Writing to Christians in the capital of the Roman empire, Paul bares his soul about the holy burden he has for his own people. He mourns for his “kinsmen according to the flesh” (Romans 9:3) who are children of Abraham and heirs of God’s covenant promise to Abraham. Paul mourns even as Jesus himself mourned over his people’s refusal to believe (Matthew 23:37-39; Luke 19:41-42). Like Moses of old, Paul is ready to sacrifice himself for their sake and suffer the loss of everything if this would help (Exodus 32:32). To God’s chosen and beloved people belong “the adoption, the glory, the covenants, the giving of the law, the worship, and the promises” (Romans 9:4). All of this is part of Israel’s rich history and it is Paul’s own heritage as well – a history and heritage he dearly loves. But the stumbling block is what comes next: “To them belong the patriarchs, and from their race, according to the flesh, is the Christ, who is God over all, blessed forever. Amen” (Romans 9:5). To confess that Jesus is the Christ, the Messiah who suffered, died and rose again to purchase our salvation through his death upon the cross – this was and still remains a stumbling block for many today. You see, it was Jesus’ claim that He himself was God which led to his people’s rejection of him and their execution of him for blasphemy. And yet, if Jesus is not both true God and true man, then we are still in our sins and “we are of all men most to be pitied” (1 Corinthians 15:19).

That burden which Paul carried for his own people certainly weighed heavy on him. But this burden pales in comparison to the burden which Jesus carried for you and me. The crushing load of all the evil we have done and all the good we have failed to do was placed on Jesus, and He willingly bore this burden. After being rejected by the chief priests, scribes and elders, he was put on trial, scourged and condemned to death. He carried his own cross and fell under the weight of it. But the real burden came when He was nailed to that cross and bore the righteous anger and just condemnation from the Father for our sin and disobedience. Jesus is the One who has “borne our griefs and carried our sorrows… he was pierced for our transgressions; he was crushed for our iniquities; upon him was the chastisement that brought us peace, and with his wounds we are healed” (Isaiah 53:4-5). In Jesus, we have peace and healing. In Jesus, we have forgiveness, life and salvation.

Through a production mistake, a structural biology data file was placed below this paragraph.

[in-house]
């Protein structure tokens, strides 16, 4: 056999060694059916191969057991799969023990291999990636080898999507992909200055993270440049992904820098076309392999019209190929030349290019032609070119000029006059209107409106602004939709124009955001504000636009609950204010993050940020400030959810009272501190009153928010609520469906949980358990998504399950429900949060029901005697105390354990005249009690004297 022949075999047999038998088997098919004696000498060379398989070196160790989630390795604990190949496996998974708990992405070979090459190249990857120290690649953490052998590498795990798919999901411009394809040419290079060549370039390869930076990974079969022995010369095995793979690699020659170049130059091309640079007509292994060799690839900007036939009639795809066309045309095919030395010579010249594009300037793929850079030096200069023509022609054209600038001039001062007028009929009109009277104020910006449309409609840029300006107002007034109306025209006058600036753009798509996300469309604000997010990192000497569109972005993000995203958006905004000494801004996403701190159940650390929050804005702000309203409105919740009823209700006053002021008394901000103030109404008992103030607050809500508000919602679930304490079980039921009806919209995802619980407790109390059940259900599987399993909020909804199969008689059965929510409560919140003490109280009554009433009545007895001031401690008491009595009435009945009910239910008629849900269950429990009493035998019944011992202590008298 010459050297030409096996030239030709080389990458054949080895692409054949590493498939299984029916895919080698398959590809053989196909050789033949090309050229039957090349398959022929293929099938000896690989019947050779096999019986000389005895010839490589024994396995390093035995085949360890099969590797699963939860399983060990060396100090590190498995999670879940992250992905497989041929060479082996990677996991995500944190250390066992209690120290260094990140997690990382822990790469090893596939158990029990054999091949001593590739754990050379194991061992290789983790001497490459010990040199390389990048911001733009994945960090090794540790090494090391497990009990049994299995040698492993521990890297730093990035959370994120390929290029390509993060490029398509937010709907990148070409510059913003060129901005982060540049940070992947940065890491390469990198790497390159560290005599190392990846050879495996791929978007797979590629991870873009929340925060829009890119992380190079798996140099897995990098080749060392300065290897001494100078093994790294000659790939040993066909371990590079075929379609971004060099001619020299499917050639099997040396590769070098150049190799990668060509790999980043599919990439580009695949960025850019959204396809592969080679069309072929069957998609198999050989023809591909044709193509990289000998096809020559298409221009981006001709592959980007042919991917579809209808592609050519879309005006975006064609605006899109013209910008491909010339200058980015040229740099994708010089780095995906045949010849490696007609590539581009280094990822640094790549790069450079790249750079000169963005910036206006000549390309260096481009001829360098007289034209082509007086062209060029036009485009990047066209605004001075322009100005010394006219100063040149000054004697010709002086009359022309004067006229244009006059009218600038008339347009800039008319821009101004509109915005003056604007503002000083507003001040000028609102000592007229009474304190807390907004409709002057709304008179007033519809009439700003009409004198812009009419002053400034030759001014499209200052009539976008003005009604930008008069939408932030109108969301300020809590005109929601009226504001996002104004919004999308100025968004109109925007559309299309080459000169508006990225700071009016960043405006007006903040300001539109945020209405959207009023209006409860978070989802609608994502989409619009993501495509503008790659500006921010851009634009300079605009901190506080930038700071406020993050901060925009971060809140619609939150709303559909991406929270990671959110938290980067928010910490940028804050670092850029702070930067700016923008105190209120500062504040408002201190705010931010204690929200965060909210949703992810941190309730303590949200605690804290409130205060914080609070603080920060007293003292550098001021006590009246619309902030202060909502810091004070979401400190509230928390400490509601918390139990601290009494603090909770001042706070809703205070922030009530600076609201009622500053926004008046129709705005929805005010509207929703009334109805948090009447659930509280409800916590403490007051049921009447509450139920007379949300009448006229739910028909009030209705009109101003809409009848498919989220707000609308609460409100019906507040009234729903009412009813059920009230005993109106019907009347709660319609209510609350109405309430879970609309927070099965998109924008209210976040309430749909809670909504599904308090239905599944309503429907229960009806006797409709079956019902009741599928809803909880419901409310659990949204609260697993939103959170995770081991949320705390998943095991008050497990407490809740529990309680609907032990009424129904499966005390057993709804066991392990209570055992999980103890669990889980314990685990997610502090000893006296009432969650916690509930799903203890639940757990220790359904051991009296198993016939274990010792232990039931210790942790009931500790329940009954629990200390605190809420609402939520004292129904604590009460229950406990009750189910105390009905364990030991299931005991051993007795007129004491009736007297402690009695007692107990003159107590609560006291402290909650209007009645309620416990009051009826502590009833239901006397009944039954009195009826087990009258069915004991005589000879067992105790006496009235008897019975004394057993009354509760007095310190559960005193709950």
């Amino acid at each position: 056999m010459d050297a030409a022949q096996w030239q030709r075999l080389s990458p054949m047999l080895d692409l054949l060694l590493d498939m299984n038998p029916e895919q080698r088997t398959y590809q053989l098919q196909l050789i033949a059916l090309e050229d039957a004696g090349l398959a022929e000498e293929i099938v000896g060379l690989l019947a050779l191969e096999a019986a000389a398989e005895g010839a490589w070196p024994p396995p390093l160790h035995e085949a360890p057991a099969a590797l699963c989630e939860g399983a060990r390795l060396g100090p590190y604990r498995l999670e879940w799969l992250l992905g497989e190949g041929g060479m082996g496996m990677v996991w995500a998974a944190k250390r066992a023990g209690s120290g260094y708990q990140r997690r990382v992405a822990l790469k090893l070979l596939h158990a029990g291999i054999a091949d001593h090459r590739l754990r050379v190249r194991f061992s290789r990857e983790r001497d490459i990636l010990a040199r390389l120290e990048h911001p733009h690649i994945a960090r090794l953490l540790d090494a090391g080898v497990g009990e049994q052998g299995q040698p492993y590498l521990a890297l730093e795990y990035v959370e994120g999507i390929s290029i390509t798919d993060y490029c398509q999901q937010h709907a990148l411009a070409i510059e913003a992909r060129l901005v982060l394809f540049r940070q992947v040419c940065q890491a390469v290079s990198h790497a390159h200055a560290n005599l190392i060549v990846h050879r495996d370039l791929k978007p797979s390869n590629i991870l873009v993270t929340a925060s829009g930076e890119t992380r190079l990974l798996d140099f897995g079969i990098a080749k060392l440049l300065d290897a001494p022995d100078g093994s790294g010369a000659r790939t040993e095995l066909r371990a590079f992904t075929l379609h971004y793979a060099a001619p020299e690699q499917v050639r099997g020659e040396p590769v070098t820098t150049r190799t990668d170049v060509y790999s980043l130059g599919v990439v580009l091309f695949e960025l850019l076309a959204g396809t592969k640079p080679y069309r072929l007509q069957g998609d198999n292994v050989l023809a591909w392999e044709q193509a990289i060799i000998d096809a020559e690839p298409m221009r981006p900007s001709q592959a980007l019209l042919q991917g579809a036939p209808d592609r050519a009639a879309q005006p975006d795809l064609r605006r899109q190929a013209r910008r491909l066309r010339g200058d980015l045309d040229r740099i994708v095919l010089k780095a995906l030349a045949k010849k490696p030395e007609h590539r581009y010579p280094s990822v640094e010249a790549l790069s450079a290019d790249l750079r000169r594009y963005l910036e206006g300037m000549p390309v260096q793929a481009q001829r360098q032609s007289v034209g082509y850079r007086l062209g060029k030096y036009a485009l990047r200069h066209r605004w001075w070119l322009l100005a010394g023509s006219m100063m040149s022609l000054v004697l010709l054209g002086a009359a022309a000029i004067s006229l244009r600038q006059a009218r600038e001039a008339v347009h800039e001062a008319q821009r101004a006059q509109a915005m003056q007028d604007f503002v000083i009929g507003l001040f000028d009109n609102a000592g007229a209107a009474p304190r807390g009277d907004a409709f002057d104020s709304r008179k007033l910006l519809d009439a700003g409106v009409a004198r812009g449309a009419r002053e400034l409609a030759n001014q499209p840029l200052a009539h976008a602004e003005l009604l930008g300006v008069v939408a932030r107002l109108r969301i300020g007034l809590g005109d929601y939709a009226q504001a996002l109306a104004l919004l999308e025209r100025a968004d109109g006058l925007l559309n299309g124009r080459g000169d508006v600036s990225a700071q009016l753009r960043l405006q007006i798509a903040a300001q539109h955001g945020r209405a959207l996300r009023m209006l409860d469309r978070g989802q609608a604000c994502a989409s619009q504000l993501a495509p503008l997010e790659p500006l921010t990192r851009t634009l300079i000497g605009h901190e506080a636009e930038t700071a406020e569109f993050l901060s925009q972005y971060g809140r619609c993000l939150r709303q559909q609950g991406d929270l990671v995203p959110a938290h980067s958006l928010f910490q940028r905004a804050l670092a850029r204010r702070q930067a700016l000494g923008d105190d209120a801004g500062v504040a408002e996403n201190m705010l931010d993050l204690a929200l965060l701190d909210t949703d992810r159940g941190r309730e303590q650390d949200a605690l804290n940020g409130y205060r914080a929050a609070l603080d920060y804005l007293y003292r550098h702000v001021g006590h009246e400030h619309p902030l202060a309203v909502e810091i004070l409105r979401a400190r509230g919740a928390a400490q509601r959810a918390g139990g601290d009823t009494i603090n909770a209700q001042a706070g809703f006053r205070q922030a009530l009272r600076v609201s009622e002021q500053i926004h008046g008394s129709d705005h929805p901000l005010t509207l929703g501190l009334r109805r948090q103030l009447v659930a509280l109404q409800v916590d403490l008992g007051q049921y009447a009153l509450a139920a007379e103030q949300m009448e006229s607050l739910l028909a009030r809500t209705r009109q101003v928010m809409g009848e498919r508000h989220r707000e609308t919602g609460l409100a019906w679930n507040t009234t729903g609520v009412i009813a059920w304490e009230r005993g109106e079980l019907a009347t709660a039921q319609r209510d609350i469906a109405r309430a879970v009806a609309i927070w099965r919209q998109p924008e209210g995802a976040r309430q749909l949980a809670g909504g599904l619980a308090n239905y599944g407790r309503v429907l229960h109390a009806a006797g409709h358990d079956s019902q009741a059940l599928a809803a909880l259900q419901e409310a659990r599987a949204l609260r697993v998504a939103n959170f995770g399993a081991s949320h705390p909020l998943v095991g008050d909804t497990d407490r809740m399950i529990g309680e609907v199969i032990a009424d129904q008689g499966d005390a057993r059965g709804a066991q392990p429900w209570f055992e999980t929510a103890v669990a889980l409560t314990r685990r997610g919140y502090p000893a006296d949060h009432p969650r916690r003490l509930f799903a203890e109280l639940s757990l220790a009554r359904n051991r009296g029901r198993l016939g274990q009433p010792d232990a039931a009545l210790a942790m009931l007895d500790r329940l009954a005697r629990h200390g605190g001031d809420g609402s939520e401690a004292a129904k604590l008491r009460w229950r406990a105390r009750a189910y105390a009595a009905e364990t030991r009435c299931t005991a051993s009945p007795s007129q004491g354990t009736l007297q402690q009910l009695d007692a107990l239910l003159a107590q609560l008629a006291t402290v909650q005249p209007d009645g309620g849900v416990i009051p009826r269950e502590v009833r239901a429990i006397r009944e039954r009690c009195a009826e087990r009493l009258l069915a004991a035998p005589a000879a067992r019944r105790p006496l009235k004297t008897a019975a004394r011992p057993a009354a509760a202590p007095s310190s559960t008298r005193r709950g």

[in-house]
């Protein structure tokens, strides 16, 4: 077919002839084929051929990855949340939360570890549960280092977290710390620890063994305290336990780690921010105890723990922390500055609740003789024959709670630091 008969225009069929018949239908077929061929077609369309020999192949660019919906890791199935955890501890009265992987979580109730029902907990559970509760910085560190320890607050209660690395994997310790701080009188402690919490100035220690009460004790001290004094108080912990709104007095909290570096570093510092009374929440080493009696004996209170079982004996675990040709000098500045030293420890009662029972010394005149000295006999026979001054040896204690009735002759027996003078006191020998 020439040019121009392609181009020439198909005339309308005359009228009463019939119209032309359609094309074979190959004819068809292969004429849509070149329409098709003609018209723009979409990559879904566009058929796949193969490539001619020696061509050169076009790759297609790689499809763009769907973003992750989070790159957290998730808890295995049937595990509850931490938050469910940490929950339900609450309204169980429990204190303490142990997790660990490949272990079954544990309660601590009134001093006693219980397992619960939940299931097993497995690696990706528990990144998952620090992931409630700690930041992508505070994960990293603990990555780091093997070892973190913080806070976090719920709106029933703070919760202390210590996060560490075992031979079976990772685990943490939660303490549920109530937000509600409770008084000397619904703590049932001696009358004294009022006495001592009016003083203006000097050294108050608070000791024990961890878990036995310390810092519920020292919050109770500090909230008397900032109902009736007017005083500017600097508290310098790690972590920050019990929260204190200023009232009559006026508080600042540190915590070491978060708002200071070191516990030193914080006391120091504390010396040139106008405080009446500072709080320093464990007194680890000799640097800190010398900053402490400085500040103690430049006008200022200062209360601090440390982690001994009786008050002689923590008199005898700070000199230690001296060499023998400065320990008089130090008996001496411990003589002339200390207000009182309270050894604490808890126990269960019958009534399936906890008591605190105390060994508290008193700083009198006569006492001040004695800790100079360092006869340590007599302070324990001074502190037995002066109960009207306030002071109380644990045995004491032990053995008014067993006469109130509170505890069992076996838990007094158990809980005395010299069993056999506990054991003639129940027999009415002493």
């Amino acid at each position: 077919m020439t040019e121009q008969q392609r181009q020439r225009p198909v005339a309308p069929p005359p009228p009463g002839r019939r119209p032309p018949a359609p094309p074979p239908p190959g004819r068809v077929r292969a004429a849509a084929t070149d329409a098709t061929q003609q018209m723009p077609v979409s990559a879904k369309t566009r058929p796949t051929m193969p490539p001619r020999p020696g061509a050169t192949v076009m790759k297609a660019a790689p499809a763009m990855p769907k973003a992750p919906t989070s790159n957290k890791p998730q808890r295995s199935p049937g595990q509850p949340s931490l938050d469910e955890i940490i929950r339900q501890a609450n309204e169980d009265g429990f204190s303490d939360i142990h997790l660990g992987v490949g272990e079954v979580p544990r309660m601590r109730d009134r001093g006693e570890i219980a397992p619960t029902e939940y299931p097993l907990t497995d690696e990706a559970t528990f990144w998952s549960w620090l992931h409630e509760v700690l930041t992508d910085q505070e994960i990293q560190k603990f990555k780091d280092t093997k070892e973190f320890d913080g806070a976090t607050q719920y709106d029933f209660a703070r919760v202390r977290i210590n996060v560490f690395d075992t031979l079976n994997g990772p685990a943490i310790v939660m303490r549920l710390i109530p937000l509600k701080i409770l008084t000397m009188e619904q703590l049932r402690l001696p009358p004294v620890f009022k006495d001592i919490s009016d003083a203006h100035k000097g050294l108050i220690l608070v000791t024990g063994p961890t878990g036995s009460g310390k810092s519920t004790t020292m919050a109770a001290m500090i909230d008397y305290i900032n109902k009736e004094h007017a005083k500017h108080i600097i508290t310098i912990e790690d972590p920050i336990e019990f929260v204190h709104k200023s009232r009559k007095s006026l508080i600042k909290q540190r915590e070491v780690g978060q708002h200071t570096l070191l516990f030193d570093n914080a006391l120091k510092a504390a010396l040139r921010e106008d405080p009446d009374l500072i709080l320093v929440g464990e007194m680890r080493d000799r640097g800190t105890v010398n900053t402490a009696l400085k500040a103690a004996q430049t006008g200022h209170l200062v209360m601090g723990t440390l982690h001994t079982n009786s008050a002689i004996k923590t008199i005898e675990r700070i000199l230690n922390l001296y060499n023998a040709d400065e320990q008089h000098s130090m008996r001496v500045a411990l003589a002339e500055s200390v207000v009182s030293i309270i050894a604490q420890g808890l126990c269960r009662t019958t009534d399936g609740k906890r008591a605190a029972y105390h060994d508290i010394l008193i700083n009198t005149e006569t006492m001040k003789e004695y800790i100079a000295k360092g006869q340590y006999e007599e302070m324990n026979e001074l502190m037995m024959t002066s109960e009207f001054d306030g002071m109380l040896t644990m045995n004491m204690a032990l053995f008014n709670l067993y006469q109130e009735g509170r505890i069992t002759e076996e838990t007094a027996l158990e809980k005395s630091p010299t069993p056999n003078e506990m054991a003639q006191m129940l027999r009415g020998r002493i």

As Christians living in the capital here outside Washington, D.C., what is the burden that you bear? Like Paul the apostle and my Pakistani friend, do you have a burden for people who do not know Christ? That is indeed a great and holy burden, and there is much we can do to give witness to the hope that is within us, doing this with gentleness and respect (1 Peter 3:15). We pray that the Lord would indeed use each one of us as his hands and feet and mouth in the world. But at the end of the day, we must remember that we are not the Savior. Jesus alone is that Savior who has carried the burden of our sin, and this is his invitation to you: “Come to me, all who labor and are heavy laden, and I will give you rest. Take my yoke upon you, and learn from me, for I am gentle and lowly in heart, and you will find rest for your souls. For my yoke is easy and my burden is light” (Matthew 11:28-29). To such an invitation, we can only say with the psalmist: “Give thanks to the Lord, for his is good, for his steadfast love endures forever” (Psalm 136:1). Amen.